Are you — like me, lately — up in the air more than you’re on the ground? Does sleeping upright with some stranger snoring sweet nothings into your ear seem normal?
Just because you’re a frequent flier doesn’t mean you know everything there is to know about flying. You may be missing out on miles. Or wondering why those miles you were sure you were getting haven’t shown up on your account. And never will.
I’ve been there.
As I’ve explained, I flew around the world knowing I wouldn’t rack up very many miles. The airlines I chose didn’t belong to the frequent-flier groups I frequent: Star Alliance (US Airways and others) and oneworld (American Airlines, etc). And that was OK with me.
But today, with the Mideast part of the trip long over, I find out Qatar Airways, though not a member of Star Alliance, is a partner.
What that meant was that I might get mileage credit for the Qatar flight in my US Airways frequent flier account. An extra (and unexpected) 6,600 miles — flying from South Africa, up to the Middle East, back down to the Maldives, in the Indian Ocean.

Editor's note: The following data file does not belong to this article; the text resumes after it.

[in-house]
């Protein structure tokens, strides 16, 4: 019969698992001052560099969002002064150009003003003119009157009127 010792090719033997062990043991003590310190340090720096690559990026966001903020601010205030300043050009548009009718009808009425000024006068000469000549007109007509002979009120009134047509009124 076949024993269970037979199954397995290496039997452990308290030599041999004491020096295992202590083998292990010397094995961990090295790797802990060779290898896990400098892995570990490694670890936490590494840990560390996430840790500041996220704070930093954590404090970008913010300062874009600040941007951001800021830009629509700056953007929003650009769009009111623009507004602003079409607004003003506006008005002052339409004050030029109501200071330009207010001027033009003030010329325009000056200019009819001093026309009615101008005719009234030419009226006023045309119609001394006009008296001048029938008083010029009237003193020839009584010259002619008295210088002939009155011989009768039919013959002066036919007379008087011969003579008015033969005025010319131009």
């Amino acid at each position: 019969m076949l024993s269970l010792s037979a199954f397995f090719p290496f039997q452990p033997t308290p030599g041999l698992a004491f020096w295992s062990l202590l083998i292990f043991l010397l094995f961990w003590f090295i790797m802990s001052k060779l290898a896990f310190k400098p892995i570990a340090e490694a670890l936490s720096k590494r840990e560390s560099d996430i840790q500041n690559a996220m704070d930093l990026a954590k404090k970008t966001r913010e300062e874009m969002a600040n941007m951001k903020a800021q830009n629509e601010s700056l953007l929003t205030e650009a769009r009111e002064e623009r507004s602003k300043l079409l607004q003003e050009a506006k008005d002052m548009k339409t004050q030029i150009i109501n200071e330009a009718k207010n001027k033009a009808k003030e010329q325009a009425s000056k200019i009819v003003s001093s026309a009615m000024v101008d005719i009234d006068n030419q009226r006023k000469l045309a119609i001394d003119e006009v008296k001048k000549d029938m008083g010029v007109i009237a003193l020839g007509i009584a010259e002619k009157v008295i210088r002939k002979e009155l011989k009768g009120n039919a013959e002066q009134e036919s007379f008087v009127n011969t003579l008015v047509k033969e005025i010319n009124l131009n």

Then I found out that depending on the class of service, it could be all or nothing.
Luckily, I still had my e-ticket from AirTreks, the company that put my round-the-world trip together. It showed I flew economy, which I knew. The class was “H.”
Jackpot, sort of. According to the dividend miles rules on the US Airways site, that qualifies me for 50 percent of the miles flown on Qatar. That 3,300 miles is better than nothing. But there was a big catch: I needed to send my boarding pass to the nice dividend miles folks at US Air.
Which I didn’t have, because I never thought the Qatar flights qualified for miles. I was trying to clear out the clutter from my trip, so I threw out the boarding passes. As if discarding two scraps of paper would lighten the load.
Here’s hoping the e-ticket with all the info will be enough.
The other time, when I flew round-trip from Philadelphia to Prague over the winter, miles that I was expecting never materialized. Again, it was the kind of economy class I flew. Apparently they can all differ — even on the same flight.
So the moral of the story — at least for me, is — save your boarding passes for awhile. If you’re flying a different airline than usual, check the affiliation. Along with those all-important flight details.